Wednesday, October 23, 2013

The New Jim Crow: Chapter 4

Haley Scholars Fall 2013 Reading Groups

"Today a criminal freed from prison has scarcely more rights, and arguably less respect, than a freed slave or a black person living 'free' in Mississippi at the height of Jim Crow" (141). --Michelle Alexander

In chapter 4 of The New Jim Crow, Alexander focuses on the many challenges that people face once they have been released from prison. Clearly, things do not magically change for the better after release. In fact, as Alexander shows, a stigma remains and excessive denial of opportunities occur that sometimes far outweigh the wrongs committed.

What aspect of the chapter were you most interested in? Why?


NIcholas M. said...

I was most interested in life after prison. Specifically, Alexander's comparison of a freed criminal to a freed slave. I don't think it is fair for her to make that comparison. In my book, a freed slave is nothing like a freed criminal. A criminal once had rights and made bad choices, which results in punishment. If that means losing rights, then so be it. A freed slave never had an opportunity to have a level playing field, in terms of rights. Therefore, a freed salve can't possibly be compared to a freed criminal.

Jamal Sims said...

I believe Alexander was right on with her comparison of the freed slave and the freed prisoner. I found her statement to be profound because freed individuals have a significantly less chance of getting a job that actually pays well enough to live a comfortable life. In relation to a freed slave, these individuals are looked down upon, treated unfairly, and do not have equal opportunity.

Robert F said...

After an ex-offender gets out they are somewhat stigmatized by society and that does not only reflect off them as a person, it also reflects us. If you think about it, we, the rest of society are denying them jobs, extra funds, and many other opportunities because they are "ex-offenders". Society could do better by attempting to look at life from the ex-offenders point of view. They are trying to be human while the rest of society is trying to dehumanize them.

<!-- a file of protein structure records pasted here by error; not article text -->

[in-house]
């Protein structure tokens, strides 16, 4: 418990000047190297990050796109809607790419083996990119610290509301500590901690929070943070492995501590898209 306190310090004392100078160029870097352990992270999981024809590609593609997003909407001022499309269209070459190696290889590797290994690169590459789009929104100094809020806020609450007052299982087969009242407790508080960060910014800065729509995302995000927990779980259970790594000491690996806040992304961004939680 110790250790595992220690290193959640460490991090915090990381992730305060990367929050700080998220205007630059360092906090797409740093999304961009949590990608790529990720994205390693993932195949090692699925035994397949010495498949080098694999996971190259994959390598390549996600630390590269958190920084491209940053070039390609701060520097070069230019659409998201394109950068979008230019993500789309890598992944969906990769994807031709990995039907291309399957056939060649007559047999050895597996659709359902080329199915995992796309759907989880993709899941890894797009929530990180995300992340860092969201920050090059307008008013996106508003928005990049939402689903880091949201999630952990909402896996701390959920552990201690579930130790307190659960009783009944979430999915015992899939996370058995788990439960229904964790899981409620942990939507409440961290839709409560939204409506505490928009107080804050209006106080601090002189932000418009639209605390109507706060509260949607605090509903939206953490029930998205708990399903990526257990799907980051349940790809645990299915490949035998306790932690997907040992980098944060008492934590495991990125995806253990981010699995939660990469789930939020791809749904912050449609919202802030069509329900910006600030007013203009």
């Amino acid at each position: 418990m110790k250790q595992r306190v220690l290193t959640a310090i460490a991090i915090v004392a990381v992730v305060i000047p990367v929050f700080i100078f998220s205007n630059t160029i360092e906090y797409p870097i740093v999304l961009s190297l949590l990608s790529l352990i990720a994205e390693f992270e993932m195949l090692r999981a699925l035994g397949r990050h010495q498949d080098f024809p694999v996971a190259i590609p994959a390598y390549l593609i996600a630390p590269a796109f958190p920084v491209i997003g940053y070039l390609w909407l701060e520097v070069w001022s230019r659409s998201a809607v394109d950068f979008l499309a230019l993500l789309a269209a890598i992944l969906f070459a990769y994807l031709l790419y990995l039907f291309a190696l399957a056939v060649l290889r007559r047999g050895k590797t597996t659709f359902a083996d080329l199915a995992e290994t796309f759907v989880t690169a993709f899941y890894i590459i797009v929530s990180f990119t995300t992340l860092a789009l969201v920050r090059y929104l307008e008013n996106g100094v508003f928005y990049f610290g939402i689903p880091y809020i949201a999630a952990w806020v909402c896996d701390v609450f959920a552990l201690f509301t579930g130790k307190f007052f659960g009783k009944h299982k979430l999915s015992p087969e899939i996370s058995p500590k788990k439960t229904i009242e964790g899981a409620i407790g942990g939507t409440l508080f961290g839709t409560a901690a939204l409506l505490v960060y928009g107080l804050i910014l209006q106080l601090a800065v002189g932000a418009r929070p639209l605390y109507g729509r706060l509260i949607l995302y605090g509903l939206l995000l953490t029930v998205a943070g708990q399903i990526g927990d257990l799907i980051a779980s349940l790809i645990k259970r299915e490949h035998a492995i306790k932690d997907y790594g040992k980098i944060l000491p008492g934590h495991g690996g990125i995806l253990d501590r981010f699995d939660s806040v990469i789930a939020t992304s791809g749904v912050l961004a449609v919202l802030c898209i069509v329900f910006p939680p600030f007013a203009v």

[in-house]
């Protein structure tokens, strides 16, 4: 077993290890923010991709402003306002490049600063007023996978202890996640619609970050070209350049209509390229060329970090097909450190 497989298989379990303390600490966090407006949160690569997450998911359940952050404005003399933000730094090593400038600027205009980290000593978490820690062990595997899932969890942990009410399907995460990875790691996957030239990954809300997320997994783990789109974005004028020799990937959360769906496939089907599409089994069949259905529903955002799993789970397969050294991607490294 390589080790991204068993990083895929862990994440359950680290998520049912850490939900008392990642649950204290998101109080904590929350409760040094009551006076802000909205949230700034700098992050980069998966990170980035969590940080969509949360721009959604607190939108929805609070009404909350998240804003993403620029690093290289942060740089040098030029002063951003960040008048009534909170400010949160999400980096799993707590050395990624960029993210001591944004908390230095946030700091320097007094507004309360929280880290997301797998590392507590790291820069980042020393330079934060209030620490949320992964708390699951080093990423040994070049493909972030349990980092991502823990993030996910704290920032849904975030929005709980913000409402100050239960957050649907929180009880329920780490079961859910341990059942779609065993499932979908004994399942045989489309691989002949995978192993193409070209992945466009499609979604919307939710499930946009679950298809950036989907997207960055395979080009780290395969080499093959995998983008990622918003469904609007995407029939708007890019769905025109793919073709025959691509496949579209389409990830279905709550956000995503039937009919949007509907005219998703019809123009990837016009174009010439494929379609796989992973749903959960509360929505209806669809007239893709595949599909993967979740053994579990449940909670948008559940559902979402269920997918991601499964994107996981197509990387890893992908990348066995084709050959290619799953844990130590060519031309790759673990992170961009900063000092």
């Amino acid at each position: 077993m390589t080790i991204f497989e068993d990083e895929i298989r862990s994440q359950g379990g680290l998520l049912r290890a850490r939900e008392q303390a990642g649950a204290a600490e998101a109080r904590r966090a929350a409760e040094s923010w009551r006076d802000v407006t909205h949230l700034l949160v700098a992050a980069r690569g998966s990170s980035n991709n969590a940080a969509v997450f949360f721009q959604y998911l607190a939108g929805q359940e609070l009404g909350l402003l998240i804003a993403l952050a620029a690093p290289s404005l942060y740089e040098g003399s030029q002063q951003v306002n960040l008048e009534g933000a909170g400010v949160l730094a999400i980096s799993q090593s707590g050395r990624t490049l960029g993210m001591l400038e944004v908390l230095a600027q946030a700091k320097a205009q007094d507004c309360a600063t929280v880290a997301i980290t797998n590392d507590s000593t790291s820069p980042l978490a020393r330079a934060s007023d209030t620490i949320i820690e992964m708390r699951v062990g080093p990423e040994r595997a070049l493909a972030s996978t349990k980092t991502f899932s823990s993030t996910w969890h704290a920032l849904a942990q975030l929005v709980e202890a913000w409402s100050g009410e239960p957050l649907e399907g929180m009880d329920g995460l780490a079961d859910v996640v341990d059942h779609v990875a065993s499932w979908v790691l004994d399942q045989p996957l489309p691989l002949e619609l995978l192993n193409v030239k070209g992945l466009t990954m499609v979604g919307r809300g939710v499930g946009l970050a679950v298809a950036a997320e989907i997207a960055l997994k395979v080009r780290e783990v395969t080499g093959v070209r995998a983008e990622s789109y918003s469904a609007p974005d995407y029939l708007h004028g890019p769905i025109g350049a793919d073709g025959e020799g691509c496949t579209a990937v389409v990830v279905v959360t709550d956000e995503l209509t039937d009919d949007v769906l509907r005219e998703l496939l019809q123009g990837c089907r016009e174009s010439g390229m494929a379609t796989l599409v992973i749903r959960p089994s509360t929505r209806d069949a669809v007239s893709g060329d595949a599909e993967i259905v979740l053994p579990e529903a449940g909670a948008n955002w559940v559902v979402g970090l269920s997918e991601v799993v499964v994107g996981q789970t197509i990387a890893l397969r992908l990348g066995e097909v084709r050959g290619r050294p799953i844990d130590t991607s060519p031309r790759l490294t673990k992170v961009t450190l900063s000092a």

Terry Taborn said...

I can see how Alexander made the comparison between a freed slave and a freed convict in how each of them have limited rights but that is the only way in which they are the same. A freed slave would continue to live a life of fear. Being a free man did not mean a job or a place to live. A freed convict can find work somewhere, even if it is just fast food or a low level position somewhere. In the world we live in today government housing is available and other organizations to help people who are having trouble making ends meet. A slave who was in bondage their entire life has absolutely nothing, just the clothes on their back if any. It is sad that the convicts who were just at the wrong place at the wrong time have lesser rights but you have to remember that most of these people are actual criminals and deserving to not have as much of a voice in society.

Wole Abraham said...

The life of a freed prisoner is very similar. They both are looked down upon by society and are limited automatically on what they can do. I feel that Alexander really dug deep about this in the chapter and it was for sure the most interesting part.

Jeremy H said...

I was most interested in the history she gave as a prelude to how inmates are scrutinized for they're wrong doings because of the past. Fredrick Douglas fight for equality was one without society to help support him and this is the same for freed inmates now. They are looked down upon, seldom trusted and lack the equal right they've earned upon their release.
Jeremy H